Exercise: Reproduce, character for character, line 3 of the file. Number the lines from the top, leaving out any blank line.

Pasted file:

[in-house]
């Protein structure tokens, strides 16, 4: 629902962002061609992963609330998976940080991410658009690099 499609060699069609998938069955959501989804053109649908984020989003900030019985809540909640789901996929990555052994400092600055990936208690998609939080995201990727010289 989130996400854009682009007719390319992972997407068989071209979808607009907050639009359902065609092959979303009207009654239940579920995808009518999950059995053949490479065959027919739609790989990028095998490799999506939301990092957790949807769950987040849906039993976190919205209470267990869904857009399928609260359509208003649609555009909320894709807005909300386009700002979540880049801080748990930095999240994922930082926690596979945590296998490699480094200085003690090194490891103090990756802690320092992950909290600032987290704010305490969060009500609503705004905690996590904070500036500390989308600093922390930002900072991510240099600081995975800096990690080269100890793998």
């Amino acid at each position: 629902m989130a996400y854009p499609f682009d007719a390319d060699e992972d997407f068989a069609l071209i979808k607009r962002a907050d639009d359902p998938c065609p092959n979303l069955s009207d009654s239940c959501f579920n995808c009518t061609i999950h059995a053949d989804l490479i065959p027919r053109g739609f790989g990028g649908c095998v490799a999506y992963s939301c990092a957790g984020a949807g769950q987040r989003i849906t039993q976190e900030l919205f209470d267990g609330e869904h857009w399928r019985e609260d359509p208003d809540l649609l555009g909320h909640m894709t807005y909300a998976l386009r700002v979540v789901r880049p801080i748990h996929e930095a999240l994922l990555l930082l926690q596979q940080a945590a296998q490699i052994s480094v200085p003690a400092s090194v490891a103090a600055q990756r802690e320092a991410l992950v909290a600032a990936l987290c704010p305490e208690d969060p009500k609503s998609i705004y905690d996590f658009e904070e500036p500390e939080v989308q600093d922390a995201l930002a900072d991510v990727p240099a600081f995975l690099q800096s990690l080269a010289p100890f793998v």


């Amino acid at each position: 629902m989130a996400y854009p499609f682009d007719a390319d060699e992972d997407f068989a069609l071209i979808k607009r962002a907050d639009d359902p998938c065609p092959n979303l069955s009207d009654s239940c959501f579920n995808c009518t061609i999950h059995a053949d989804l490479i065959p027919r053109g739609f790989g990028g649908c095998v490799a999506y992963s939301c990092a957790g984020a949807g769950q987040r989003i849906t039993q976190e900030l919205f209470d267990g609330e869904h857009w399928r019985e609260d359509p208003d809540l649609l555009g909320h909640m894709t807005y909300a998976l386009r700002v979540v789901r880049p801080i748990h996929e930095a999240l994922l990555l930082l926690q596979q940080a945590a296998q490699i052994s480094v200085p003690a400092s090194v490891a103090a600055q990756r802690e320092a991410l992950v909290a600032a990936l987290c704010p305490e208690d969060p009500k609503s998609i705004y905690d996590f658009e904070e500036p500390e939080v989308q600093d922390a995201l930002a900072d991510v990727p240099a600081f995975l690099q800096s990690l080269a010289p100890f793998v």